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What constitutes disability? Disability, for legal and social security purposes, is either a medical, physical, or emotional impairment that prohibits an individual from substantial gainful activity. Substantial gainful activity generally means that a disability applicant is unable to perform substantial work in a usual or customary manner.
To qualify for disability benefits, an applicant must provide evidence of physical or mental impairments and how the applicant is limited by the disability. These impairments are known as “functional limitations.”
An important distinction in disability benefits is whether an applicant’s injury is temporary or permanent.
In order to qualify for temporary disability benefits, an individual must be unable to perform substantial gainful activity for more than 3-days. Eligibility for temporary disability benefits starts with a report by a treating physician that details how an applicant is unable to perform substantial work customary for a particular job.
Along with being unable to perform substantial gainful activity for more than 3-days, applicants seeking temporary disability benefits may also qualify through a showing of temporary hospitalization, or by indicating that an employer has not modified an applicant’s work activity in order to adjust to the individual’s temporary disability. If an employer does adjust for an individual’s temporary disability through a modified work practice, then the secondary tasks must be on par with an applicant’s usual wages.
If an applicant qualifies for temporary disability benefits, he or she is entitled to a certain percentage of their original income depending on the state in which the individual is employed. If applicants are injured while in the regular course of their business practices, they are entitled to workers compensation temporary disability benefits. For a chart outlining each state’s temporary disability benefits provided by workers’ compensation statutes, click here.
Most employees entitled to temporary disability benefits receive a check in the mail equivalent to a certain percentage of their weekly earnings, up to a certain maximum delegated by state statute. Applicants who are accepted into the temporary disability benefit program receive checks every 2-weeks until they are declared permanent and stationary.
A permanent disability involves benefits paid to an individual after a permanent impairment renders them unable to work in their own or any occupation for which they are suited. In order to be qualified as permanently disable, an individual must be unable to work in any capacity for which they are suited by training, education, or experience.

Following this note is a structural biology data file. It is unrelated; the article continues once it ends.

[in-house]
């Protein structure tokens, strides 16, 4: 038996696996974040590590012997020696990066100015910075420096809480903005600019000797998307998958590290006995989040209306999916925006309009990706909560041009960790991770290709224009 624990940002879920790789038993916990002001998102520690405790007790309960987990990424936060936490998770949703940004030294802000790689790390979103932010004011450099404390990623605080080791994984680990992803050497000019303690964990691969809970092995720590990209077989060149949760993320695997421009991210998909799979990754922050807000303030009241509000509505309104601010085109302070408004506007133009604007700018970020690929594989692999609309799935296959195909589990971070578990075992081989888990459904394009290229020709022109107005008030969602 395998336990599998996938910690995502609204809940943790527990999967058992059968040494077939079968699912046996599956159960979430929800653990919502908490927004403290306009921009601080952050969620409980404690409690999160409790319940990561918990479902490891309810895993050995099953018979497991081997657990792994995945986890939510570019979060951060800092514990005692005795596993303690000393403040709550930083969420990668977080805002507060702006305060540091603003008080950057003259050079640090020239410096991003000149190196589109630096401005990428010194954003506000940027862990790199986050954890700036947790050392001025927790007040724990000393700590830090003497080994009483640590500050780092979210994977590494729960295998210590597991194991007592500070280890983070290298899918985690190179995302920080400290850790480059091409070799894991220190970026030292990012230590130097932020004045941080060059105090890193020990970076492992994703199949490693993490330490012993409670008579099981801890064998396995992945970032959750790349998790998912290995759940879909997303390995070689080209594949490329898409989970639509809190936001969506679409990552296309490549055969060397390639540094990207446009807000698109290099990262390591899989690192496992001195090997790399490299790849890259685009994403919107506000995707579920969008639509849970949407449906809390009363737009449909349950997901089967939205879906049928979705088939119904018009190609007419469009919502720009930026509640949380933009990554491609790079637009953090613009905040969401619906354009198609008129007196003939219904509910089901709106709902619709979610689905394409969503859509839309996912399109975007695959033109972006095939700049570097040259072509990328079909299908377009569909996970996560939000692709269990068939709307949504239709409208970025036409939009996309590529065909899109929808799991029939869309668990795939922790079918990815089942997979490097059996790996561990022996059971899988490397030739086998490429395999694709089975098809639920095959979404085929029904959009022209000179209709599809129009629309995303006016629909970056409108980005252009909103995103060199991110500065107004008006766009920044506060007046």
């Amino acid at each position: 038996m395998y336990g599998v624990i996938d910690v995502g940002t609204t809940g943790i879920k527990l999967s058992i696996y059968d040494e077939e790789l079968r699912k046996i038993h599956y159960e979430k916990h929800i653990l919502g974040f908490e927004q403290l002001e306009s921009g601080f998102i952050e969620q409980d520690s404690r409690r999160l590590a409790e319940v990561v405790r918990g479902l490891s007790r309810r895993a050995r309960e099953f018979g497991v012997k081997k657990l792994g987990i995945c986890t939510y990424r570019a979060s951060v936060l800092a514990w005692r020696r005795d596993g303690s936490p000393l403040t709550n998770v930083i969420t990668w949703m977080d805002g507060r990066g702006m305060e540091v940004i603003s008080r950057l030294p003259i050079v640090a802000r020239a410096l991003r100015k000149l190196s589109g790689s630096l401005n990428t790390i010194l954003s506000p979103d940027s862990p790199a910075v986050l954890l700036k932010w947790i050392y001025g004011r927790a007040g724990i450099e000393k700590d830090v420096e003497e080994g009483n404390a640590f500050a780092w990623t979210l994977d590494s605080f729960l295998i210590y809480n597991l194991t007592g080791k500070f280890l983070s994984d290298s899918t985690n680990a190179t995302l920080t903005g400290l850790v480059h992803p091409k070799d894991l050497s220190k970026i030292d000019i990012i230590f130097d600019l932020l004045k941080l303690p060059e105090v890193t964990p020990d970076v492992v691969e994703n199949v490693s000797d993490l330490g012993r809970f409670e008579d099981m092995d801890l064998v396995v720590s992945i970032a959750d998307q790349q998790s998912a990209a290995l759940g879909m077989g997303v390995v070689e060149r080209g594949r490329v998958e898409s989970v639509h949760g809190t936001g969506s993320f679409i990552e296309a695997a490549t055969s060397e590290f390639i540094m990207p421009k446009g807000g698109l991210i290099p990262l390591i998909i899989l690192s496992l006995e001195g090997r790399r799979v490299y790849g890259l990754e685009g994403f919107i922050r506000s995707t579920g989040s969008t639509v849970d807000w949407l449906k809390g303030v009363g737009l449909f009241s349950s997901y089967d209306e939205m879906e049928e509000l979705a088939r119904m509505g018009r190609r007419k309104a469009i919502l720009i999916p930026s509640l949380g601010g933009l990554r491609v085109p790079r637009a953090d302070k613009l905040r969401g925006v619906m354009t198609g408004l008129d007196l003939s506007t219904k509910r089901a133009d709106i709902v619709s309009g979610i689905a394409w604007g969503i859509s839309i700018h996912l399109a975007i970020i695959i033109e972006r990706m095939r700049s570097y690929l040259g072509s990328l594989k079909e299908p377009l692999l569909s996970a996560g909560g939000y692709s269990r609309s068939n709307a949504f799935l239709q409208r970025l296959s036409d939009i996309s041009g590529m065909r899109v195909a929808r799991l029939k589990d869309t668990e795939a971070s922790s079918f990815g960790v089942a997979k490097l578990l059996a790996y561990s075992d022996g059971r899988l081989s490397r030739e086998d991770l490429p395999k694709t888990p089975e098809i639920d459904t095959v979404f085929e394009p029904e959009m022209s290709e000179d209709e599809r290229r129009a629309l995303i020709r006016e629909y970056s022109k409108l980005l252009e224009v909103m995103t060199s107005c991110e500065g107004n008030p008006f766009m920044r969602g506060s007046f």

To illustrate an example of a permanent disability, think about a railroad conductor. First of all, if a railroad conductor is injured while on the job, he or she will be entitled to worker’s compensation benefits, regardless of the nature of the injury. However, if the conductor injures his or her leg during a pick-up basketball game and is unable to operate the train, the status of the disability benefits get a little bit trickier. A permanent disability to the conductor’s leg would mean that they are no longer able to work in any capacity involving railroad engineering. Therefore, if the conductor in our hypothetical cannot operate a train, but is able to collect tickets from passengers, this is still considered a permanent disability, regardless of the fact that the conductor can continue to work. This is due to the fact that the conductor is trained, educated, and experienced in railroad engineering.
In order to be deemed “permanently disabled,” a primary treating physician must issue a finalized report detailing the extent of the patient’s injuries. The report will contain the physical or emotional impairment that the physician finds to be permanent, rendering the patient incapable of working in a substantially similar capacity as he or she was prior to the injury.
After the final report is issued by the physician, the applicant will either be accepted into the state regulated permanent disability benefits program, or denied. If accepted, the applicant will receive a percentage of his or her average weekly earnings, up to a certain maximum.
Differences Between Workers Comp & Disability Benefits
As with the railroad conductor injured on the job, workers compensation is different than standard disability benefits. Workers’ compensation benefits are alternatives to standard litigation when employees are injured while in the standard practice of their duties.
State disability benefits, on the other hand, allows individuals injured in non-work related accidents to receive state mandated benefits if they cannot work in their normal or customary job. The key difference between the two types of benefits is that workers’ comp covers injuries for which an employer would be liable, while disability is issued to help disabled employees offset lost income.
The Law Practice of Ken Kieklak is dedicated to fighting for hard-working people who have had to stop work due to a serious illness or injury. To schedule a free and confidential SSDI consultation contact us at (479) 251-7767 today or contact us online.
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